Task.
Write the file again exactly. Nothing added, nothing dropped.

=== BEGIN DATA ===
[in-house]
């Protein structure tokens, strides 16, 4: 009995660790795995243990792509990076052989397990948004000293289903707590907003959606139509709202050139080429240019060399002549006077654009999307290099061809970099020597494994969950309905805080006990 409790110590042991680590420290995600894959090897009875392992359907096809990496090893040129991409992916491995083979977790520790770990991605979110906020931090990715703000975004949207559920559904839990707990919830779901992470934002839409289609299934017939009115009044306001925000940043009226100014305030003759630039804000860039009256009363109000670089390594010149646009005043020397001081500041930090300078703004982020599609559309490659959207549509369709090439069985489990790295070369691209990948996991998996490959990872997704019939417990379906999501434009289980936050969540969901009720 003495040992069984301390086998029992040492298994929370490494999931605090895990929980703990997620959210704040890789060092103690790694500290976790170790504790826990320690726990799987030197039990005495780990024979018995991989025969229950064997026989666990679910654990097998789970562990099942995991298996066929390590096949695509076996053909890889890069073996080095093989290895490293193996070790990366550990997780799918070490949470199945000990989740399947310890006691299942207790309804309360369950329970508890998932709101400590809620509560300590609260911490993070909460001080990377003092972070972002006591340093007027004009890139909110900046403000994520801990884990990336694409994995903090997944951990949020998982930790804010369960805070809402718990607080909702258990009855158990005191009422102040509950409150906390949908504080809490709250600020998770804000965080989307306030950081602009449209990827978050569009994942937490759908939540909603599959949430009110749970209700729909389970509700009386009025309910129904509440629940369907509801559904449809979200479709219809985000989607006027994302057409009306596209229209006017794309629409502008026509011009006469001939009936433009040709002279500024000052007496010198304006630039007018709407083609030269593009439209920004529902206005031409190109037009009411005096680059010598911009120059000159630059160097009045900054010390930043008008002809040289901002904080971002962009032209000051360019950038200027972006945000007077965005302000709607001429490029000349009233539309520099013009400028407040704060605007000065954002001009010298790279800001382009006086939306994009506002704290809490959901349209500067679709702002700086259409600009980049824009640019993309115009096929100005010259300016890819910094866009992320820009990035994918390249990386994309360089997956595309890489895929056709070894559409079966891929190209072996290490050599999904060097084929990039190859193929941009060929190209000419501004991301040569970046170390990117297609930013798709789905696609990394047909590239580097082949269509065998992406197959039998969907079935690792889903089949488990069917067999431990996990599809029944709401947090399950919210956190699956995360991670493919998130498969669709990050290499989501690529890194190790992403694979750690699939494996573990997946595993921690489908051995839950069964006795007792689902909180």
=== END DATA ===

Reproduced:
[in-house]
């Protein structure tokens, strides 16, 4: 009995660790795995243990792509990076052989397990948004000293289903707590907003959606139509709202050139080429240019060399002549006077654009999307290099061809970099020597494994969950309905805080006990 409790110590042991680590420290995600894959090897009875392992359907096809990496090893040129991409992916491995083979977790520790770990991605979110906020931090990715703000975004949207559920559904839990707990919830779901992470934002839409289609299934017939009115009044306001925000940043009226100014305030003759630039804000860039009256009363109000670089390594010149646009005043020397001081500041930090300078703004982020599609559309490659959207549509369709090439069985489990790295070369691209990948996991998996490959990872997704019939417990379906999501434009289980936050969540969901009720 003495040992069984301390086998029992040492298994929370490494999931605090895990929980703990997620959210704040890789060092103690790694500290976790170790504790826990320690726990799987030197039990005495780990024979018995991989025969229950064997026989666990679910654990097998789970562990099942995991298996066929390590096949695509076996053909890889890069073996080095093989290895490293193996070790990366550990997780799918070490949470199945000990989740399947310890006691299942207790309804309360369950329970508890998932709101400590809620509560300590609260911490993070909460001080990377003092972070972002006591340093007027004009890139909110900046403000994520801990884990990336694409994995903090997944951990949020998982930790804010369960805070809402718990607080909702258990009855158990005191009422102040509950409150906390949908504080809490709250600020998770804000965080989307306030950081602009449209990827978050569009994942937490759908939540909603599959949430009110749970209700729909389970509700009386009025309910129904509440629940369907509801559904449809979200479709219809985000989607006027994302057409009306596209229209006017794309629409502008026509011009006469001939009936433009040709002279500024000052007496010198304006630039007018709407083609030269593009439209920004529902206005031409190109037009009411005096680059010598911009120059000159630059160097009045900054010390930043008008002809040289901002904080971002962009032209000051360019950038200027972006945000007077965005302000709607001429490029000349009233539309520099013009400028407040704060605007000065954002001009010298790279800001382009006086939306994009506002704290809490959901349209500067679709702002700086259409600009980049824009640019993309115009096929100005010259300016890819910094866009992320820009990035994918390249990386994309360089997956595309890489895929056709070894559409079966891929190209072996290490050599999904060097084929990039190859193929941009060929190209000419501004991301040569970046170390990117297609930013798709789905696609990394047909590239580097082949269509065998992406197959039998969907079935690792889903089949488990069917067999431990996990599809029944709401947090399950919210956190699956995360991670493919998130498969669709990050290499989501690529890194190790992403694979750690699939494996573990997946595993921690489908051995839950069964006795007792689902909180």